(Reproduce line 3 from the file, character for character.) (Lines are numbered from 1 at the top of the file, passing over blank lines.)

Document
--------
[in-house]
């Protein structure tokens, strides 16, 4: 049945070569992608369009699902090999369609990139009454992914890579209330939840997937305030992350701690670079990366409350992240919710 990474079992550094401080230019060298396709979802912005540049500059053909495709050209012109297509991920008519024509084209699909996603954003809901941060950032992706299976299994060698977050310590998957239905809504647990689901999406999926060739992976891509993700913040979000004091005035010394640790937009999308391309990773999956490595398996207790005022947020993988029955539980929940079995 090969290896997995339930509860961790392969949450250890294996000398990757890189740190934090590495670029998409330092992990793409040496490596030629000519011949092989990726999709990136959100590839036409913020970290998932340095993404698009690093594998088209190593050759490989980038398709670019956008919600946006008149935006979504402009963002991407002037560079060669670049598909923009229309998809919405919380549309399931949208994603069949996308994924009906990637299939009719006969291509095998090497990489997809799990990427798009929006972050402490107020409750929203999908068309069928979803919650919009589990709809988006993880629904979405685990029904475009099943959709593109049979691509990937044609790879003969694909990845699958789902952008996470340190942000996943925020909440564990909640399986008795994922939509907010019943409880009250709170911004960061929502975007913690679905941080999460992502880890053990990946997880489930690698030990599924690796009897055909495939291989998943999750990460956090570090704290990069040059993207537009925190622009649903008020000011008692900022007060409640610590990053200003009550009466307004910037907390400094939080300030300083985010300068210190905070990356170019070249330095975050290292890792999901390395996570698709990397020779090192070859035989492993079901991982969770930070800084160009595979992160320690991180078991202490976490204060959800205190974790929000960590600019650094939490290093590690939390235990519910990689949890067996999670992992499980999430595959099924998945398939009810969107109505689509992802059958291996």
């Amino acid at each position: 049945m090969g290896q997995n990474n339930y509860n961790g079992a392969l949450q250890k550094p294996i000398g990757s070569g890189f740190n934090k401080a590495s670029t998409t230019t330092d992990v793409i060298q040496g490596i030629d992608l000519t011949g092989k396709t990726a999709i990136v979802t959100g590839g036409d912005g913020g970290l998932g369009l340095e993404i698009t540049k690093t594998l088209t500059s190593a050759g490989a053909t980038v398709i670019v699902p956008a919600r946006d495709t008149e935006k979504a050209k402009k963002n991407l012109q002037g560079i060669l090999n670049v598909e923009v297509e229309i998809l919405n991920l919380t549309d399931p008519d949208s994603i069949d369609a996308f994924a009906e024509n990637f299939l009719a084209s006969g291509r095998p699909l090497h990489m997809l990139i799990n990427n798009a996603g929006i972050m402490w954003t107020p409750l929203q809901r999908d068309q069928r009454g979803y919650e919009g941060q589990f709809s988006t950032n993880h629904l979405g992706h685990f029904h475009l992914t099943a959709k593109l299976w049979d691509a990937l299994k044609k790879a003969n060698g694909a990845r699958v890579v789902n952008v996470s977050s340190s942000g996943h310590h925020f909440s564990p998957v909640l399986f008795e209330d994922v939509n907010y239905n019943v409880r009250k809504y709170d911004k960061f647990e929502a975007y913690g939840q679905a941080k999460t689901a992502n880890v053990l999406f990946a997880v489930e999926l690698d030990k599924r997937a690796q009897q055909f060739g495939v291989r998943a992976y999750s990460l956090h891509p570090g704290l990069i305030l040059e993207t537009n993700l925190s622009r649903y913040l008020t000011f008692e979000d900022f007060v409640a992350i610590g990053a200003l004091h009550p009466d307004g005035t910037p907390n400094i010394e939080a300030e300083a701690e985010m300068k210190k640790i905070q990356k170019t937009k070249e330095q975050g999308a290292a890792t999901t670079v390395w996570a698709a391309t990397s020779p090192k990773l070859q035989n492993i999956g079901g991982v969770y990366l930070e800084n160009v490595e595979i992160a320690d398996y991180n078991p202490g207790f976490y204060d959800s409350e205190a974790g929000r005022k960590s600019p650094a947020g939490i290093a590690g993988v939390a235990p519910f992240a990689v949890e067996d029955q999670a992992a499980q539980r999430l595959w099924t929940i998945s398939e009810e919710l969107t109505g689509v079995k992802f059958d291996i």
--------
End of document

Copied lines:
């Amino acid at each position: 049945m090969g290896q997995n990474n339930y509860n961790g079992a392969l949450q250890k550094p294996i000398g990757s070569g890189f740190n934090k401080a590495s670029t998409t230019t330092d992990v793409i060298q040496g490596i030629d992608l000519t011949g092989k396709t990726a999709i990136v979802t959100g590839g036409d912005g913020g970290l998932g369009l340095e993404i698009t540049k690093t594998l088209t500059s190593a050759g490989a053909t980038v398709i670019v699902p956008a919600r946006d495709t008149e935006k979504a050209k402009k963002n991407l012109q002037g560079i060669l090999n670049v598909e923009v297509e229309i998809l919405n991920l919380t549309d399931p008519d949208s994603i069949d369609a996308f994924a009906e024509n990637f299939l009719a084209s006969g291509r095998p699909l090497h990489m997809l990139i799990n990427n798009a996603g929006i972050m402490w954003t107020p409750l929203q809901r999908d068309q069928r009454g979803y919650e919009g941060q589990f709809s988006t950032n993880h629904l979405g992706h685990f029904h475009l992914t099943a959709k593109l299976w049979d691509a990937l299994k044609k790879a003969n060698g694909a990845r699958v890579v789902n952008v996470s977050s340190s942000g996943h310590h925020f909440s564990p998957v909640l399986f008795e209330d994922v939509n907010y239905n019943v409880r009250k809504y709170d911004k960061f647990e929502a975007y913690g939840q679905a941080k999460t689901a992502n880890v053990l999406f990946a997880v489930e999926l690698d030990k599924r997937a690796q009897q055909f060739g495939v291989r998943a992976y999750s990460l956090h891509p570090g704290l990069i305030l040059e993207t537009n993700l925190s622009r649903y913040l008020t000011f008692e979000d900022f007060v409640a992350i610590g990053a200003l004091h009550p009466d307004g005035t910037p907390n400094i010394e939080a300030e300083a701690e985010m300068k210190k640790i905070q990356k170019t937009k070249e330095q975050g999308a290292a890792t999901t670079v390395w996570a698709a391309t990397s020779p090192k990773l070859q035989n492993i999956g079901g991982v969770y990366l930070e800084n160009v490595e595979i992160a320690d398996y991180n078991p202490g207790f976490y204060d959800s409350e205190a974790g929000r005022k960590s600019p650094a947020g939490i290093a590690g993988v939390a235990p519910f992240a990689v949890e067996d029955q999670a992992a499980q539980r999430l595959w099924t929940i998945s398939e009810e919710l969107t109505g689509v079995k992802f059958d291996i």